The last update was made on Tuesday, Sept. 29.
The COVID-19 dashboard has been reformatted several times. See below for captions.
Between bungling the testing data and obfuscating its representation beyond recovery, the university’s inability to clearly communicate with the Butler community creates a precarious situation. Should a spike occur, there is no reliable way to disseminate the information, meaning nobody will have any clear sense of what to do and who to avoid.
“If there is potentially a large outbreak that happens on this campus, what are, what are they going to do?” Mitchel asked. “There’s no communication about any plans for the future. They’re like, ‘we’re just going day by day.’ Yeah, all of us are, but you are the people who are supposed to help reassure us that we’re not going to go home tomorrow.”
The dangers of disorganization
Kolbie Mason was halfway to Indianapolis when her throat started hurting. She and her mom had gotten an early start on their drive from Charlotte, North Carolina, and after a quick stop for coffee at Dunkin Donuts, they filled the hours talking. But when her throat started hurting, Mason started questioning her own health. Was her car’s air conditioning not working, or did she feel feverish? Did her muscles ache, or was her body feeling the effects of a 10-hour car trip?
Mason could feel tears prickling in her eyes. All she wanted was to go back to school. Her throat hurt worse than ever.
“When I was driving there, I really felt like I had [COVID-19] symptoms,” Mason said. “I feel like that’s kind of typical before you get tested, that you feel like you have it. But they were really obvious symptoms, I thought.”
Her mom reassured her; all their chatting had made her throat hurt, and the rest was just her mind playing cruel jokes. Still, Mason couldn’t help but worry.
After getting tested at Butler, Mason and her mom waited for the confirmation phone call over lunch at a little restaurant downtown. She received a notification on her phone that her results were in around an hour later, but unlike most students, Mason was asked to return to campus to receive her results in person. Her nagging fear returned in full force.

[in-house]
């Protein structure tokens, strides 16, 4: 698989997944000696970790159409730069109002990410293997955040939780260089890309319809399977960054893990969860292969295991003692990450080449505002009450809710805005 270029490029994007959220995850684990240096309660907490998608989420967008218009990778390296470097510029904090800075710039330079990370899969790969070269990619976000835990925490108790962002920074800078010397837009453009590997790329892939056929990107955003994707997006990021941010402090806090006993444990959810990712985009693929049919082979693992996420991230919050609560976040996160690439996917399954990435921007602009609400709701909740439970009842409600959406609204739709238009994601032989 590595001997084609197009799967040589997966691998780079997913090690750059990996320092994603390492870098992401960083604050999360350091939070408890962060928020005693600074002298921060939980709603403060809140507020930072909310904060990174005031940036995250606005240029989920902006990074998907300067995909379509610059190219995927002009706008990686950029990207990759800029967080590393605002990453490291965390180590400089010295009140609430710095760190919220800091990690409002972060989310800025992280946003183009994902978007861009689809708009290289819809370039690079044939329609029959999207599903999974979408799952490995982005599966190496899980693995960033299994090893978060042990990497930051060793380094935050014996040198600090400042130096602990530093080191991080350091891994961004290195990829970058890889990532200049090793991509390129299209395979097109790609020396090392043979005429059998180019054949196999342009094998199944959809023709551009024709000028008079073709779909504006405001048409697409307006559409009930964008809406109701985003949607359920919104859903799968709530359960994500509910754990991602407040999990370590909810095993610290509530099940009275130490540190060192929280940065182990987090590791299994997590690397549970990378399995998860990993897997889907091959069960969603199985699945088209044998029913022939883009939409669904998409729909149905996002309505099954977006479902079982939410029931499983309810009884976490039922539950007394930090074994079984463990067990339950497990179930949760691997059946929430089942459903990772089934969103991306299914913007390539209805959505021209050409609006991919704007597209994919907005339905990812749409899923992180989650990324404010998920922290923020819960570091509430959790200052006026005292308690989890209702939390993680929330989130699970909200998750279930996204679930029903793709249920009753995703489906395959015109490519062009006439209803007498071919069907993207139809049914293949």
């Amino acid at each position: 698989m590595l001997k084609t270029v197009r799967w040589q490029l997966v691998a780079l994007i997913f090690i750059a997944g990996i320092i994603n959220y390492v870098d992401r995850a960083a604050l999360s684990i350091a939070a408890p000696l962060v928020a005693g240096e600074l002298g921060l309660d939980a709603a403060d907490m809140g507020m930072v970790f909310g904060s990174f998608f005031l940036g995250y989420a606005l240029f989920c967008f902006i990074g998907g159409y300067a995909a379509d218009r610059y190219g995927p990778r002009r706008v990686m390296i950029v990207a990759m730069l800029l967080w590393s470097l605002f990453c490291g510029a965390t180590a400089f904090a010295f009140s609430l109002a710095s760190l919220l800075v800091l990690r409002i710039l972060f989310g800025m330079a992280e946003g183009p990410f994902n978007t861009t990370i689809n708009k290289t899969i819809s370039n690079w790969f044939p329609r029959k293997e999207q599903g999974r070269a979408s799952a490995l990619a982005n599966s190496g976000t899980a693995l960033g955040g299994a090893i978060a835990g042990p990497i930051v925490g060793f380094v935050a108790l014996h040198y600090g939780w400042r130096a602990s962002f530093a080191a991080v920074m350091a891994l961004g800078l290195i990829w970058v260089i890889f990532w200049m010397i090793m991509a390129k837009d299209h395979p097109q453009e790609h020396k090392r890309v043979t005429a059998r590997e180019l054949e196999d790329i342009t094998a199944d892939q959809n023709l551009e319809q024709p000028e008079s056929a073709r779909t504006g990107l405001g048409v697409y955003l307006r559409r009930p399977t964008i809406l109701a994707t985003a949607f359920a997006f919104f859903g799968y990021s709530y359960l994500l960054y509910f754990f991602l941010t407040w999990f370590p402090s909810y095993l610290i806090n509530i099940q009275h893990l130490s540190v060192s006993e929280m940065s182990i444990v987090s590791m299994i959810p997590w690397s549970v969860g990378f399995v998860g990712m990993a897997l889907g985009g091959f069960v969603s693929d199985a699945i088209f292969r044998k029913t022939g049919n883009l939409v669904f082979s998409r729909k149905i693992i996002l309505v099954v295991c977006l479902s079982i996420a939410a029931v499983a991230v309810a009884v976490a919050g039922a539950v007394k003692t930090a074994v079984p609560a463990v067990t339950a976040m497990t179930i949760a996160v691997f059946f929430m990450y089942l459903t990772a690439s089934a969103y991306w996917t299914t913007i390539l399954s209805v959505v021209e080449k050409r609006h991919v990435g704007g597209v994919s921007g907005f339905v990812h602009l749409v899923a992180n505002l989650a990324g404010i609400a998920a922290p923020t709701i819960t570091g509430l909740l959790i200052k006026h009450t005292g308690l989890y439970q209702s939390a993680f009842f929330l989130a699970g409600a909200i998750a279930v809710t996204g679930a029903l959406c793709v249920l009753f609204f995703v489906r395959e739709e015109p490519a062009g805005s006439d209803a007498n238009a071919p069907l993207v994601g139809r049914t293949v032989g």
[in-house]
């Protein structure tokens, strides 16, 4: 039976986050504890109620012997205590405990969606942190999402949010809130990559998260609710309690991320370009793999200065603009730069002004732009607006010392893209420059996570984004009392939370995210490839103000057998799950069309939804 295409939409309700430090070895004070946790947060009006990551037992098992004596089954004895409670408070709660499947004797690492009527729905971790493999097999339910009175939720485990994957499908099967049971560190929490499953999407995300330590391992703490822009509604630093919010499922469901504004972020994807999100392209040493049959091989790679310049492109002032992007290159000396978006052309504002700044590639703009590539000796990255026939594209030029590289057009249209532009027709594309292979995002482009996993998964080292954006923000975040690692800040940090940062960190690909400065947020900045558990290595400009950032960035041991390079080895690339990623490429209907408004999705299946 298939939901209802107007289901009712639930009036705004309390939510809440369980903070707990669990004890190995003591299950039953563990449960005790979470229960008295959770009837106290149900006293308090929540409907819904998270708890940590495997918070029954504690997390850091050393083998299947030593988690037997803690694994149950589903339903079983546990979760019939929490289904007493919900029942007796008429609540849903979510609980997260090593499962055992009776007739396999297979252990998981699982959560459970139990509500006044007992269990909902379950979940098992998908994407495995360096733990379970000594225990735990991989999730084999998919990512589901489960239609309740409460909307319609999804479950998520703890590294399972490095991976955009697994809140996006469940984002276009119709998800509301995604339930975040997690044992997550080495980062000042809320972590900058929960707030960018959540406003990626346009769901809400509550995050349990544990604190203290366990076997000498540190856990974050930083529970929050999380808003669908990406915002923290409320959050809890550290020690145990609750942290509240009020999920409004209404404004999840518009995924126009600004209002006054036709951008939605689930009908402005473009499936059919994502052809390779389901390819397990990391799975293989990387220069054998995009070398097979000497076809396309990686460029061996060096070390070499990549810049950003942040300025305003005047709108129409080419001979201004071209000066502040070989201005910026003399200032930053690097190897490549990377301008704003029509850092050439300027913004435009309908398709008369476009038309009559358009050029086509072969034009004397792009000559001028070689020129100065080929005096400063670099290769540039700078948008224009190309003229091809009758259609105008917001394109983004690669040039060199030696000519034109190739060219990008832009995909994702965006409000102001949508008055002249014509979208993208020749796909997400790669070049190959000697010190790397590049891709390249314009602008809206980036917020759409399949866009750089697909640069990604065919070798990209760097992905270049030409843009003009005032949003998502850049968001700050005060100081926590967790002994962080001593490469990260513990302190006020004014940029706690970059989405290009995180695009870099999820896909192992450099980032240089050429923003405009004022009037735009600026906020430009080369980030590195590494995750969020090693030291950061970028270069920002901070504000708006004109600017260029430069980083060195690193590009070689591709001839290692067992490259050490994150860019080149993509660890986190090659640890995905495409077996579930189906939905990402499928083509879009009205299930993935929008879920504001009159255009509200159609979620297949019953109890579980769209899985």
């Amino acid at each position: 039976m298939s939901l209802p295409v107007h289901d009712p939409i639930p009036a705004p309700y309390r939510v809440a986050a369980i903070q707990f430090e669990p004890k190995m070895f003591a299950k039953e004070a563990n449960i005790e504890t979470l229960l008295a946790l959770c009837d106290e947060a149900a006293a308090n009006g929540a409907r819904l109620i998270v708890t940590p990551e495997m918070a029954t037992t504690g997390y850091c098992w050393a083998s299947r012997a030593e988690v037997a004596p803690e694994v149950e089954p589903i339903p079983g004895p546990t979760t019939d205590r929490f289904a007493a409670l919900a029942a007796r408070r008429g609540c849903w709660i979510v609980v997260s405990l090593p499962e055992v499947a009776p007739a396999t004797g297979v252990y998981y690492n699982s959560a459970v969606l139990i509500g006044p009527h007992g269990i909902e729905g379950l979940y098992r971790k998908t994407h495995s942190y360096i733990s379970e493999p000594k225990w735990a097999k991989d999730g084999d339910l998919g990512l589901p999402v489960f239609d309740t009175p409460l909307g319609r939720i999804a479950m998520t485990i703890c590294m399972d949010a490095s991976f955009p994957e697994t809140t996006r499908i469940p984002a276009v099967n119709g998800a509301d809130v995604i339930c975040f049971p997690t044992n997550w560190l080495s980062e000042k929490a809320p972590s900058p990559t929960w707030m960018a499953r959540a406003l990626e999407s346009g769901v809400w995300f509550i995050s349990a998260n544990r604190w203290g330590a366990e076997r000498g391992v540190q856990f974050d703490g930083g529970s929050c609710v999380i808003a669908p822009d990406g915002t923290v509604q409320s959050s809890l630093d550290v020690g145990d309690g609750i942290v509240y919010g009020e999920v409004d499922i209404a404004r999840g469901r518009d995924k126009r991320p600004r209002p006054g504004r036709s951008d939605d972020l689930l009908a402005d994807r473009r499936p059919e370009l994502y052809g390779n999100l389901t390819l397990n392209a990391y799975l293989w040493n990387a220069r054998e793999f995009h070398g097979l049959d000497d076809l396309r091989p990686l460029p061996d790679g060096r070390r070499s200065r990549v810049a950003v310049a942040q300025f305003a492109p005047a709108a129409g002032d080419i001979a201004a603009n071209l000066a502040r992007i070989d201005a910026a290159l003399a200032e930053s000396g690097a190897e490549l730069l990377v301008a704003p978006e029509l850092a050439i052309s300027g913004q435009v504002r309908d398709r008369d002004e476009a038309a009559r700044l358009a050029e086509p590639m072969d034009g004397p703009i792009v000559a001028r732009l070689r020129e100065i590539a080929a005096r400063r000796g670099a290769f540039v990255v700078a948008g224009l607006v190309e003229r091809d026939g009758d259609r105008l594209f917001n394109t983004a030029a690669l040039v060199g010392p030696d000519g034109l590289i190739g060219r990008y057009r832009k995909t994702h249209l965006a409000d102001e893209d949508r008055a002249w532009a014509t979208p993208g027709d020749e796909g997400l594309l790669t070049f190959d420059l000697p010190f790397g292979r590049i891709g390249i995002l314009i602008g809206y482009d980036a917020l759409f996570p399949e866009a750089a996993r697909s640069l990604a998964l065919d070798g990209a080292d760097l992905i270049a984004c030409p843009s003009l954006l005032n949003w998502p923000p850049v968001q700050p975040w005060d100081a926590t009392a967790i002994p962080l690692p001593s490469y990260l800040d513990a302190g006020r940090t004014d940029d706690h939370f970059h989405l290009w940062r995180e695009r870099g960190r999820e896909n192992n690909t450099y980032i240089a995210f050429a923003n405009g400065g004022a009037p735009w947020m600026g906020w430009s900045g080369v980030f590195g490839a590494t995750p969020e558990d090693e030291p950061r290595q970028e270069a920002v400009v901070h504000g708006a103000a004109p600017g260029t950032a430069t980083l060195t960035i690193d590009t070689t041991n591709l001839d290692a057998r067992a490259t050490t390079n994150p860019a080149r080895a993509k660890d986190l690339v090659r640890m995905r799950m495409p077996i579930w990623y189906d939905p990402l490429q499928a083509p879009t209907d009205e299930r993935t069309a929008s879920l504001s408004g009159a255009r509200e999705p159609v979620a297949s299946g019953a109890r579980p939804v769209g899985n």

Then, things got worse. When Mason and her mom arrived at Hinkle Fieldhouse, her results were missing.
The Butler Health Services nurse, whose name Mason does not remember, shuffled through the papers to find her results. After a cursory flip through the messy stack of testing information, she called it quits. “You’re good, you’re good, actually,” the nurse assured Mason. “I can’t find you right here, but I know you’re good because everybody has been negative.”
The nurse then slapped a wristband on Mason, shelved the papers and waved the next student over.
Since she had noticed students in front of her receive a paper that confirmed their negative result, Mason was confused. On their walk away from Hinkle Fieldhouse, Mason and her mother couldn’t help but question the absurdity of the situation.
“I kind of wanted to see that I was actually negative,” Mason said. “It was a weird experience; I didn’t definitely know that she had my results.”
Mason moved into her sorority house that afternoon, and though she thought about it, she did not get tested elsewhere. Fortunately, she never exhibited any symptoms after testing.
In the rush to integrate students back into campus life, situations like Mason’s are a demonstrable indication that things are slipping through the cracks. A clear issue with understaffing is likely at the roots of such instances.
Despite committing to testing thousands of students in the back-to-school plan, the university only employed four Butler nurses and one medical assistant from Dr. Aziz Pharmacy, all of whom were tasked with reading, collecting, processing and transporting Butler students’ COVID-19 tests.
The same group, plus six more Butler nurses, doubled as Butler’s contact-tracing team. During the entry-testing phase of Butler’s return-to-campus plan, Butler Health Services was “understaffed,” Jackson said, so it wouldn’t be able to process as many screening tests.
Ogbonnaya Omenka, an assistant professor in the college of pharmacy and health sciences and expert epidemiologist, is a consultant for Butler’s contact-tracing team. In one meeting, Omenka suggested drawing upon Butler’s pharmacy students to build a network of contact tracers, but he said Rhonda Jackson, head of the contact-tracing team, had “reservations.”
The contact-tracing team, Omenka said, underwent a cost-benefit analysis that ultimately ruled out hiring pharmacy students as contact tracers. Jackson wanted to use trained contact tracers, those who didn’t have to balance schoolwork and contact tracing, and did not want to risk HIPAA privacy violations. Unlike most universities, Butler Health Services also declined the help of the state and local county health department because, as Rockwood said in a Butler Collegian article published on Sept. 8, Butler could conduct contact tracing “more effectively and more efficiently.”